The muscles need extra oxygen for fight-flight. To
supply this extra oxygen requirement our breathing rate speeds up and the airways in the lungs widen. Breathing switches from relaxed, slow, diaphragmatic breathing, to fast, shallow, chest breathing.
In order to give us extra speed and strength the muscles of our body tense.
Blood is diverted from less vital areas such as digestion, to more vital areas such as muscles;
digestion slows and stomach acidity increases.
In order to help us see more clearly, our pupils widen to let in more
Our hearing becomes sharper.
During fight/flight our metabolic rate increases and so we get hotter because of all the biochemical
reactions going on in the body; to help prevent us from over-heating we need to cool down so perspiration
Our mouth dries up and digestive juices reduce as blood is diverted from less important areas
to provide energy needed elsewhere in the body.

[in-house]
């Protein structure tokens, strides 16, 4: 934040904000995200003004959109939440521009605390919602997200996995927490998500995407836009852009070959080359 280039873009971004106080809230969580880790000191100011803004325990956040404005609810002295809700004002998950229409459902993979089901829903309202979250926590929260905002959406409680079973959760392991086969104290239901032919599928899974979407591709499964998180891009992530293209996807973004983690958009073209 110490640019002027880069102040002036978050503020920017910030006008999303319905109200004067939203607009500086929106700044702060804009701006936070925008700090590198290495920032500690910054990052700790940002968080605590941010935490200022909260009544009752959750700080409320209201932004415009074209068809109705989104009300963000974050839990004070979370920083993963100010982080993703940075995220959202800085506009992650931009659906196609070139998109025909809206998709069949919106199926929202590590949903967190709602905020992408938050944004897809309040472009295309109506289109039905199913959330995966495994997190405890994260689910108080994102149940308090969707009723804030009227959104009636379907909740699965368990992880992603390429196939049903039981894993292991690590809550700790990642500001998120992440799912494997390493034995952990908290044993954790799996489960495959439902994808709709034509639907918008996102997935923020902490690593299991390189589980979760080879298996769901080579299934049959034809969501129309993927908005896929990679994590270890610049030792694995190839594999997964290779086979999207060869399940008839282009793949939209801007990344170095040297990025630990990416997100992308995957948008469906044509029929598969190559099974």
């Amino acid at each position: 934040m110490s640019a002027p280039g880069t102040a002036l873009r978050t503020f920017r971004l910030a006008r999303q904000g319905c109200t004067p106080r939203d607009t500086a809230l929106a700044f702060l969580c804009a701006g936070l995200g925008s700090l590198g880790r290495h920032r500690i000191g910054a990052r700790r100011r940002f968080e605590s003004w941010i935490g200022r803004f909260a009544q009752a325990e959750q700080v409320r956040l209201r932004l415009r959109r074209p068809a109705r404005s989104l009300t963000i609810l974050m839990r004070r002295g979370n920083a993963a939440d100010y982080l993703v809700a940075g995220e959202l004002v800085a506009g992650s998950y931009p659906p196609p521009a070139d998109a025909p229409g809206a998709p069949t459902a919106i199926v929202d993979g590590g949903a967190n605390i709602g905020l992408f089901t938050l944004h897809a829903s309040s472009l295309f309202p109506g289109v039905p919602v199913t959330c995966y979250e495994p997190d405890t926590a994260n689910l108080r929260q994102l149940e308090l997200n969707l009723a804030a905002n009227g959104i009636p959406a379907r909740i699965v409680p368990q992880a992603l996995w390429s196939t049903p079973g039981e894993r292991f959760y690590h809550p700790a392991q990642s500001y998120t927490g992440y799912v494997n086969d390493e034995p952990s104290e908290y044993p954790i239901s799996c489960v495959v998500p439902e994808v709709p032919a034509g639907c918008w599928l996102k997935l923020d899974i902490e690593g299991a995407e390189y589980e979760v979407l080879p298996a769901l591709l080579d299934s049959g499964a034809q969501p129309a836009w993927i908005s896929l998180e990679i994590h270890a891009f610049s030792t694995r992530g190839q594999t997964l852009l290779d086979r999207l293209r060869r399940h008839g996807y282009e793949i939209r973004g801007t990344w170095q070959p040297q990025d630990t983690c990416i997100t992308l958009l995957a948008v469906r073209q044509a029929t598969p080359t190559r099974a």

The stress hormone adrenaline, primes an area of the brain called the Amygdala to feel increased
anxiety and fear, our thoughts race and we can think more quickly.
Factors which Influence the Fight/Flight Response
Stress is not simply a case of cause and effect. There are a variety of
factors that influence - whether the fight/flight response is triggered, how long it remains switched on and the degree to
which it has a negative effect on us. We can have an affect on these influencing
factors and so therefore can have a major influence over how severely stress affects us.
Factors which influence the fight/flight response, some of which we can influence to reduce our stress, include:
Perception of the event
Previous experience of stressor
How sensitive our nervous system is
Degree of control over stressor
Unpredictability of the stress